According to this invention, uncured polyester resin systems containing a metal-ion promoted, free radical polymerization catalyst system are efficiently removed from the surfaces of dispensing equipment, tools and other such items on which the systems are not desired by a cleaning solution comprising, based on the weight of the solution:

A. At least about 50 percent of at least one dibasic acid ester;

B. A sufficient amount of at least one free radical polymerization inhibitor to

inhibit the cure of the polyester resin system; and

C. A sufficient amount of at least one chelating agent to inhibit the promotional effects of the metal-ion promoter of the free radical polymerization catalyst system.

Preferably, the solution does not contain water and in certain embodiments of this invention, the solution remains a pourable liquid even at a resin loading in excess of 60 weight percent based on the total weight of the cleaning solution and the uncured polyester resin (i.e. the nonvolatiles).

DESCRIPTION OF THE PREFERRED EMBODIMENTS

Any dibasic acid ester or mixture of such esters that will remove an uncured polyester system from the surface of dispensing equipment or other similar items can be used in the practice of this invention. Preferred dibasic acid esters are of the formula

R1 OOC--R--COOR1 

wherein R is an alkylene, e.g. --(CH2)n --, or inertly-substituted alkylene radical of 1 to about 12 carbon atoms, and

each R1 is independently an alkyl or an inertly-substituted alkyl radical of 1 to about 6 carbon atoms.

Preferably R is of 2 to about 6 carbon atoms, and each R1 is 1 or 2 carbon atoms. "Independently" means that each R1 can be the same or different, e.g. each R1 can be a methyl radical or one R1 can be a methyl radical while the other is an ethyl radical. "Inertly-substituted", means that the radical can bear one or more substituents that are essentially nonreactive toward the process reagents and products at the process conditions. Typical inert substituents include alkyl radicals of one or two carbon atoms.

Although the dibasic acid esters can be used either alone or in combination with one or more other dibasic acid esters, mixtures are usually favored for reasons of cost and general availability. The particular components of the mixture and their amounts relative to one another can vary widely. Mixtures commercially known as DBE and comprising at least two of dimethyl glutarate, dimethyl adipate and dimethyl succinate, perform well in this invention and are preferred.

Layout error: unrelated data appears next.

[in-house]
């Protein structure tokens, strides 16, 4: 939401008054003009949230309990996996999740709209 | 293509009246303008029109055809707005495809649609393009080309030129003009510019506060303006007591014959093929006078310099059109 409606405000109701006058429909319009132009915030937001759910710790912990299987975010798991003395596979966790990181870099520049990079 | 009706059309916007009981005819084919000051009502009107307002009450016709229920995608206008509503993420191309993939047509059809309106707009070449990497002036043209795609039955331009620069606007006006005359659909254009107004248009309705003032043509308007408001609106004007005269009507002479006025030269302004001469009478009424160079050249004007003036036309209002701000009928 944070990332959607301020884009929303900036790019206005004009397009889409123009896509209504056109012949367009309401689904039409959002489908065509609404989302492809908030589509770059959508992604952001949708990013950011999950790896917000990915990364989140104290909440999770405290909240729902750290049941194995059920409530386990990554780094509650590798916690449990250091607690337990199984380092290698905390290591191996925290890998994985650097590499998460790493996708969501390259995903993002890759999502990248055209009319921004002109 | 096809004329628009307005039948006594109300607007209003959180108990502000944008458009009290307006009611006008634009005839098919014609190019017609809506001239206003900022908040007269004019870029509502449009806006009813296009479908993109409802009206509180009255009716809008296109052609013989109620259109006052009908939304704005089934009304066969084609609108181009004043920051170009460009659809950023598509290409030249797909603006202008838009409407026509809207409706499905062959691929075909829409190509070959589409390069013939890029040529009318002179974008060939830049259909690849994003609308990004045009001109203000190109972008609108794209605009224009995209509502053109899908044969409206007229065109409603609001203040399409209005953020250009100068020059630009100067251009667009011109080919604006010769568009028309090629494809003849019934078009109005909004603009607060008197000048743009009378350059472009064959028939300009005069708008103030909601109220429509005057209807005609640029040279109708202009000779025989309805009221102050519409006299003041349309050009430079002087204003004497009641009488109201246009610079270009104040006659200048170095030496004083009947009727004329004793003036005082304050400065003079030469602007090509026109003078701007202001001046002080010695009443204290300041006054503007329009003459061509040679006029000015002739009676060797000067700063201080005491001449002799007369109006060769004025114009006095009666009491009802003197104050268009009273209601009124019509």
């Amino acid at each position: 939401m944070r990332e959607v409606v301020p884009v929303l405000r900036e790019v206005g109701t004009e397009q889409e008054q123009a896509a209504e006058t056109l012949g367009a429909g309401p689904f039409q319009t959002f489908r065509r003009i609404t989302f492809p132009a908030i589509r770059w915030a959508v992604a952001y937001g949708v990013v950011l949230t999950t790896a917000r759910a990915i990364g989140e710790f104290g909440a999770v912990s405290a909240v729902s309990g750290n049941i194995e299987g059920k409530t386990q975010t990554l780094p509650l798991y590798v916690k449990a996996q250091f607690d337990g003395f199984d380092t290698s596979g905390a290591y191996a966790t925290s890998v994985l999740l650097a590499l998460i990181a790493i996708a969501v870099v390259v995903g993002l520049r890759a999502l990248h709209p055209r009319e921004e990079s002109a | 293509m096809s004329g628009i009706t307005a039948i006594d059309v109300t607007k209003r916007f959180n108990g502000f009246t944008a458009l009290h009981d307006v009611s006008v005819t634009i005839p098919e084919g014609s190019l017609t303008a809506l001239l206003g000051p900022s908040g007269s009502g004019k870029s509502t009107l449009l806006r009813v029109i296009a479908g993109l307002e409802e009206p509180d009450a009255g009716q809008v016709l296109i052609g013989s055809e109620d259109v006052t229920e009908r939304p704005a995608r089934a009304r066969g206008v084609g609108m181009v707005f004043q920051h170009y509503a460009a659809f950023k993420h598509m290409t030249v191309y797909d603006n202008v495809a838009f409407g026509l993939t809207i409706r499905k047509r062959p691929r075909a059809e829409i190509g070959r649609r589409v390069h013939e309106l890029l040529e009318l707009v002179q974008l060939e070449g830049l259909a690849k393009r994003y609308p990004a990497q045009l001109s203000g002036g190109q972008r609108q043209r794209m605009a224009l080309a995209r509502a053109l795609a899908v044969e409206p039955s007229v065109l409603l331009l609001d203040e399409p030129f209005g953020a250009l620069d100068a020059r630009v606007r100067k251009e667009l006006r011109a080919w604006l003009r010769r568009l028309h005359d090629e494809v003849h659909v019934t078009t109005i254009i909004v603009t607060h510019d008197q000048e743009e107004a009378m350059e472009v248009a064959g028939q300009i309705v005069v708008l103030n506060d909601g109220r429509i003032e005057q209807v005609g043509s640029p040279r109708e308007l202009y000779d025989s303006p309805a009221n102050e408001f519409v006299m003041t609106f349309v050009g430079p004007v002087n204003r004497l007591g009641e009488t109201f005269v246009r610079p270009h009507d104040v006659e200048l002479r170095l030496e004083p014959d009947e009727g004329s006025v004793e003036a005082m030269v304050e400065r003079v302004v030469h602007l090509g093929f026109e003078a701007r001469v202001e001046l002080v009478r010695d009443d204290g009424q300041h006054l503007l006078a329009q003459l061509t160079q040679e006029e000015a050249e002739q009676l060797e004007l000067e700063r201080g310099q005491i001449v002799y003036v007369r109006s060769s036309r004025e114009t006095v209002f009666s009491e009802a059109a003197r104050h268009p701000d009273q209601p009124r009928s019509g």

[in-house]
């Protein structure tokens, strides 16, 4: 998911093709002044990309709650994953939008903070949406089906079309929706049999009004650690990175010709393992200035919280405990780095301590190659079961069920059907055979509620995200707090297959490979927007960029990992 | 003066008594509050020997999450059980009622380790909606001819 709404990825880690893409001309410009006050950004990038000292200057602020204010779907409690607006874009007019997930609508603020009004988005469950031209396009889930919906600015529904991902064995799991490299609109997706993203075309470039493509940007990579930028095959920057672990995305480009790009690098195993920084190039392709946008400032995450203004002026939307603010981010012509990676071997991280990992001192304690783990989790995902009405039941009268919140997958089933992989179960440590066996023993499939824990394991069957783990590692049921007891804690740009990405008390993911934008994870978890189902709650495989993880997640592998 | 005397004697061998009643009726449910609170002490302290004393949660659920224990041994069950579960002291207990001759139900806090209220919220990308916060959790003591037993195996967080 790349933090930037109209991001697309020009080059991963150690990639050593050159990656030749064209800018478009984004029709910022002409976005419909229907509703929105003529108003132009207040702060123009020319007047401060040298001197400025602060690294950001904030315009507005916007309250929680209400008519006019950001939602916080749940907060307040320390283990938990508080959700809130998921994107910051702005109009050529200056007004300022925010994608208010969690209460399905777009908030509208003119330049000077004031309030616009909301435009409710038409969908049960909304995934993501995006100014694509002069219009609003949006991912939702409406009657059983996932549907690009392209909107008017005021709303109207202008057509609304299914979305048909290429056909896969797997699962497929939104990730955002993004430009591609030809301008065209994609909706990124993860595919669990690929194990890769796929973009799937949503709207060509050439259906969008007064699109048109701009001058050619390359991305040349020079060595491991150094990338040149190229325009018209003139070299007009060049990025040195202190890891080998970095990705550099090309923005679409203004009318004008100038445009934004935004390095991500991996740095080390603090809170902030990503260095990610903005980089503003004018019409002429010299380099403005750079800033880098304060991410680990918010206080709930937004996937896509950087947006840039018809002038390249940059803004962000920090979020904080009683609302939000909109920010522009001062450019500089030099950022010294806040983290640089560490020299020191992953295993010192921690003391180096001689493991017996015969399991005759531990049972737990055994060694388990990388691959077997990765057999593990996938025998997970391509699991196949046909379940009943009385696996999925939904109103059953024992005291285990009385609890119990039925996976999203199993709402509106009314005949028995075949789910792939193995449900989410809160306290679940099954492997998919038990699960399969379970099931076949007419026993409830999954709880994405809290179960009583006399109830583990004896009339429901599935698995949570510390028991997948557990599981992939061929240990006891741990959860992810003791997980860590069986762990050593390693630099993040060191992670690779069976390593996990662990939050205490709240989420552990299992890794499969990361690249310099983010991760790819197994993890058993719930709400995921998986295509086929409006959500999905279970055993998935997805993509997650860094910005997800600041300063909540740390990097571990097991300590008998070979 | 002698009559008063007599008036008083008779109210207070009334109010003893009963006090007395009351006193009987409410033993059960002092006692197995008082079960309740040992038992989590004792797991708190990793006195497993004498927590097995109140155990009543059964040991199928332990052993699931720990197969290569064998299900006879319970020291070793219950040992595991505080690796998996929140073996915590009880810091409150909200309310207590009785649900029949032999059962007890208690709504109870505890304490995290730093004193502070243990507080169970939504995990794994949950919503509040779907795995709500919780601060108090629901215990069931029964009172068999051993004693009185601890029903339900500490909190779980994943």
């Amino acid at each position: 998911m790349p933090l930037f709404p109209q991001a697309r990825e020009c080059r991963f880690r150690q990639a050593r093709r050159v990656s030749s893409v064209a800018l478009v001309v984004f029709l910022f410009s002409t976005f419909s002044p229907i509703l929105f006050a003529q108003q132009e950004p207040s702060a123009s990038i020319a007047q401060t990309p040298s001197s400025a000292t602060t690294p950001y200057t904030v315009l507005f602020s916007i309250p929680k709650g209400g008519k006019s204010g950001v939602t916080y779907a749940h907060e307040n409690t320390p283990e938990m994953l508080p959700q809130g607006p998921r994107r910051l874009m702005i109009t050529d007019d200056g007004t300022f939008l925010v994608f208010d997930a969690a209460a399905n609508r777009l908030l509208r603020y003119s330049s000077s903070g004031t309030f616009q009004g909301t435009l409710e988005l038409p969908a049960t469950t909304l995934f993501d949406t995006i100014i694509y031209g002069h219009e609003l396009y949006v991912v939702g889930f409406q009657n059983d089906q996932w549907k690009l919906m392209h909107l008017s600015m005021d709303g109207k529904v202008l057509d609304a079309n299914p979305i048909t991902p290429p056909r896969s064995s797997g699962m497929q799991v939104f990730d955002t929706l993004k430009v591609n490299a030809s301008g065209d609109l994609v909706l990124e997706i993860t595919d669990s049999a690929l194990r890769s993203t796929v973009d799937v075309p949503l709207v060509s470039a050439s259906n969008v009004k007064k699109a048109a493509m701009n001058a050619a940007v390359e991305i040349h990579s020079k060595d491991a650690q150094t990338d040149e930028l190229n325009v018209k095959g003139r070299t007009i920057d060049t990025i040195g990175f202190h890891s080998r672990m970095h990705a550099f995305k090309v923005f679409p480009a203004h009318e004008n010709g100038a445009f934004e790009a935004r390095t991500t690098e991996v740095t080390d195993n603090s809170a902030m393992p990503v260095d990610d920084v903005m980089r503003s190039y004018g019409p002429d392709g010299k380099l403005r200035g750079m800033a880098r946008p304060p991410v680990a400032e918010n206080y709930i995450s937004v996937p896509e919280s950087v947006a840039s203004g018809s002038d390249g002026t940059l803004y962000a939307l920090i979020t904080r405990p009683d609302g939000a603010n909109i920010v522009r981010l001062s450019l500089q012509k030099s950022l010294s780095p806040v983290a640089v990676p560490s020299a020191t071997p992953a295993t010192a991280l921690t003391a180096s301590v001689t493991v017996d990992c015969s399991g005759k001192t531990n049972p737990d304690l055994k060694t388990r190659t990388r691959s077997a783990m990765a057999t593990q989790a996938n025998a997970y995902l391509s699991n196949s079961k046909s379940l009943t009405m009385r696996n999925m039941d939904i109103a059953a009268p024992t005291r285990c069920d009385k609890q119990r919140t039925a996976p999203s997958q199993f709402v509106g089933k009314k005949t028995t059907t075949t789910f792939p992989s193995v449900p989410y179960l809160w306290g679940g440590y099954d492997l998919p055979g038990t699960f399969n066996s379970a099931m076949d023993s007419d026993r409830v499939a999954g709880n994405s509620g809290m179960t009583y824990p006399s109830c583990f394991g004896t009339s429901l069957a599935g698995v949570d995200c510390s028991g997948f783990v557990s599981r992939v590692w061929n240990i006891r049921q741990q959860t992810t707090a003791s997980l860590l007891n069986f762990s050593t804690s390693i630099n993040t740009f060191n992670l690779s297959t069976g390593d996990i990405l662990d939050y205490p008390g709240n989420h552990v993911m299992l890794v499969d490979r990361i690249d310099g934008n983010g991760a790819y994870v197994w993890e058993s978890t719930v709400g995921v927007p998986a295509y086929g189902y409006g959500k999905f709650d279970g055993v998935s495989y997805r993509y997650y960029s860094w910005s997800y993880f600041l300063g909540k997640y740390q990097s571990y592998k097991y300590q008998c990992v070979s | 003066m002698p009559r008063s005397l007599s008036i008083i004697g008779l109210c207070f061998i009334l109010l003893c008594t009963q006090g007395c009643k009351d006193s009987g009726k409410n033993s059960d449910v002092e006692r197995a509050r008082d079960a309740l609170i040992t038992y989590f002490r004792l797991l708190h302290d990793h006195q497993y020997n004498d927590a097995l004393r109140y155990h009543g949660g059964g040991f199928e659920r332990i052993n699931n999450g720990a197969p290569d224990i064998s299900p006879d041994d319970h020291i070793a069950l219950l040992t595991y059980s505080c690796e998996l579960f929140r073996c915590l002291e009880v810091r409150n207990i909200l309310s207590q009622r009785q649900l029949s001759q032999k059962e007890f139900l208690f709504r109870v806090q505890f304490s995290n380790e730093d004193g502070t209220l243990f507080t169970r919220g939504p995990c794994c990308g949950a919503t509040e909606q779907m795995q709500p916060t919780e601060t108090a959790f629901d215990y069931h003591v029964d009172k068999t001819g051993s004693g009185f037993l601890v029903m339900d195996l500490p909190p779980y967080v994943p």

Any material that will inhibit the free radical polymerization of the polyester resin system can be used as the free radical polymerization inhibitor of this invention. Those disclosed in U.S. Pat. No. 5,064,557 to Fusiak, i.e. vanillin, 4-t-butylcatechol, hydroquinone, butylated hydroxytoluene, and the like, are illustrative, and hydroquinone is preferred.

Any material that will chelate the metal ion promoter of the free radical polymerization catalyst system can be used as the chelating agent of this invention. Representative chelating agents include tartaric acid, ethylene diamine tetraacetic acid (EDTA) and its metal salts, nitrilotriacetic acid and its metal salts, diethylene triamine pentaacetic acid, polyphosphates, diketones, hydroxy carboxylic acids and phosphonic acids, and the like.

As noted above, the cleaning solution contains at least about 50 weight percent of at least one dibasic acid ester, and sufficient amounts of at least one free radical polymerization inhibitor and of at least one chelating agent. Preferably, the concentration, based on the weight of the cleaning solution of the dibasic acid ester or dibasic acid ester mixture is at least about 60 weight percent, more preferably at least about 75 weight percent. Preferably, the concentration of the dibasic acid ester or dibasic acid ester mixture does not exceed about 99.8 weight percent.

Preferably, the concentration of the free radical polymerization inhibitor is at least about 0.005 weight percent, more preferably at least about 0.01 weight percent and most preferably at least about 0.02 weight percent. Preferably, the concentration of the free radical polymerization inhibitor does not exceed about 1 weight percent although as a practical matter, amounts in excess of 300 parts per million are not likely to be cost effective.

Preferably the concentration of the chelating agent is at least about 0.1 weight percent, more preferably at least about 0.2 weight percent, and most preferably at least about 0.3 weight percent. Preferably, the concentration of chelating agent in the cleaning solution does not exceed about 0.5 weight percent. The optimum amount will vary with the nature of the chelating agent.

The only limits on the maximum amount of free radical polymerization inhibitor and chelating agent that can be present is their solubility in DBE and in those instances in which solubility is not a factor, then such considerations as convenience and expense.

The cleaning solutions of this invention can contain other ingredients as well, such as other solvents, dyes, fragrances, surfactants, and the like. If these ingredients are present, they are used in conventional amounts.

The cleaning solutions of this invention are used in the same manner as known cleaning solutions. After the uncured polyester resin system is discharged from a piece of dispensing equipment, or after it comes into contact with a surface, typically a metal surface, on which it is not wanted, then the cleaning solution is applied to the dispensing equipment or surface in a manner and in a quantity that removes the resin system into the solution for subsequent removal. In the case of polyester resin dispensing equipment, the uncured resin is typically removed as quickly as possible after the resin has been dispensed from the equipment. In those cases in which an uncured resin system is to be removed from a surface other than an internal surface of a piece of resin mixing or application equipment, the cleaning solution can be applied to the uncured resin system in any conventional manner, e.g. spraying, brushing, dipping, etc., and then removed in any convenient manner, e.g. flushing, wiping, etc. The cleaning solutions can be used at any conditions, but ambient or elevated temperatures, e.g. temperatures above ambient but not in excess of the flash point of the solution, are preferred. Since the polyester resin systems are usually designed for relatively rapid cure, preferably the cleaning solution is applied to the equipment to be cleaned as soon as possible after it has been in contact with the system.